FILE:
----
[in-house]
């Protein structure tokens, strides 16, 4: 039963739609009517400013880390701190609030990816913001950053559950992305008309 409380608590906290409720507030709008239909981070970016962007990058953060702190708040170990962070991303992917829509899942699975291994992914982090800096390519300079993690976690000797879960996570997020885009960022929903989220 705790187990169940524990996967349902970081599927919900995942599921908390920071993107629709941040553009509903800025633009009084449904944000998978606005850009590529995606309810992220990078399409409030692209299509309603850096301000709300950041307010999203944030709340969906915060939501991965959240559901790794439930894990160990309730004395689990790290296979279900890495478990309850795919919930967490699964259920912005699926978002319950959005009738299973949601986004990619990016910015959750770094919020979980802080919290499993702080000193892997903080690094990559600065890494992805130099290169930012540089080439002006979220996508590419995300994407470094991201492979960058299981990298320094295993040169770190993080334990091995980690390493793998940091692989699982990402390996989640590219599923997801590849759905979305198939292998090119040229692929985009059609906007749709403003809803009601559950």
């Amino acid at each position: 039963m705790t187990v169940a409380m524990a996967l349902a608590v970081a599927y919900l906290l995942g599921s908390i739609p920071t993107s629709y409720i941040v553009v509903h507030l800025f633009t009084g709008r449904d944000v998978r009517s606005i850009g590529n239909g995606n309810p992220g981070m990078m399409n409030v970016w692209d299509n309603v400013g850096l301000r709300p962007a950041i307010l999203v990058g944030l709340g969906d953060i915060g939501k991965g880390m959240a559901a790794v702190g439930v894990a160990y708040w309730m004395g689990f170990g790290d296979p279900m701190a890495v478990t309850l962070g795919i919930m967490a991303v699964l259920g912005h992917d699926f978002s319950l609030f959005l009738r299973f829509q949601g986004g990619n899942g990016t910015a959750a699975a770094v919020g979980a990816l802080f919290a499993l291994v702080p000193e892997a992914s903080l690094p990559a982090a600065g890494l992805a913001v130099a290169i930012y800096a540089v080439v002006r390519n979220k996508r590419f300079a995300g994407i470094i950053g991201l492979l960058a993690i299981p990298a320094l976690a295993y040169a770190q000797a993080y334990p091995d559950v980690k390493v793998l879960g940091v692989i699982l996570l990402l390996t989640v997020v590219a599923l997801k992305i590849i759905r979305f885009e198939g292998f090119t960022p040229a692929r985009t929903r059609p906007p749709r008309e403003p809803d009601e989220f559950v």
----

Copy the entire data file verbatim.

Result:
[in-house]
């Protein structure tokens, strides 16, 4: 039963739609009517400013880390701190609030990816913001950053559950992305008309 409380608590906290409720507030709008239909981070970016962007990058953060702190708040170990962070991303992917829509899942699975291994992914982090800096390519300079993690976690000797879960996570997020885009960022929903989220 705790187990169940524990996967349902970081599927919900995942599921908390920071993107629709941040553009509903800025633009009084449904944000998978606005850009590529995606309810992220990078399409409030692209299509309603850096301000709300950041307010999203944030709340969906915060939501991965959240559901790794439930894990160990309730004395689990790290296979279900890495478990309850795919919930967490699964259920912005699926978002319950959005009738299973949601986004990619990016910015959750770094919020979980802080919290499993702080000193892997903080690094990559600065890494992805130099290169930012540089080439002006979220996508590419995300994407470094991201492979960058299981990298320094295993040169770190993080334990091995980690390493793998940091692989699982990402390996989640590219599923997801590849759905979305198939292998090119040229692929985009059609906007749709403003809803009601559950």
């Amino acid at each position: 039963m705790t187990v169940a409380m524990a996967l349902a608590v970081a599927y919900l906290l995942g599921s908390i739609p920071t993107s629709y409720i941040v553009v509903h507030l800025f633009t009084g709008r449904d944000v998978r009517s606005i850009g590529n239909g995606n309810p992220g981070m990078m399409n409030v970016w692209d299509n309603v400013g850096l301000r709300p962007a950041i307010l999203v990058g944030l709340g969906d953060i915060g939501k991965g880390m959240a559901a790794v702190g439930v894990a160990y708040w309730m004395g689990f170990g790290d296979p279900m701190a890495v478990t309850l962070g795919i919930m967490a991303v699964l259920g912005h992917d699926f978002s319950l609030f959005l009738r299973f829509q949601g986004g990619n899942g990016t910015a959750a699975a770094v919020g979980a990816l802080f919290a499993l291994v702080p000193e892997a992914s903080l690094p990559a982090a600065g890494l992805a913001v130099a290169i930012y800096a540089v080439v002006r390519n979220k996508r590419f300079a995300g994407i470094i950053g991201l492979l960058a993690i299981p990298a320094l976690a295993y040169a770190q000797a993080y334990p091995d559950v980690k390493v793998l879960g940091v692989i699982l996570l990402l390996t989640v997020v590219a599923l997801k992305i590849i759905r979305f885009e198939g292998f090119t960022p040229a692929r985009t929903r059609p906007p749709r008309e403003p809803d009601e989220f559950v």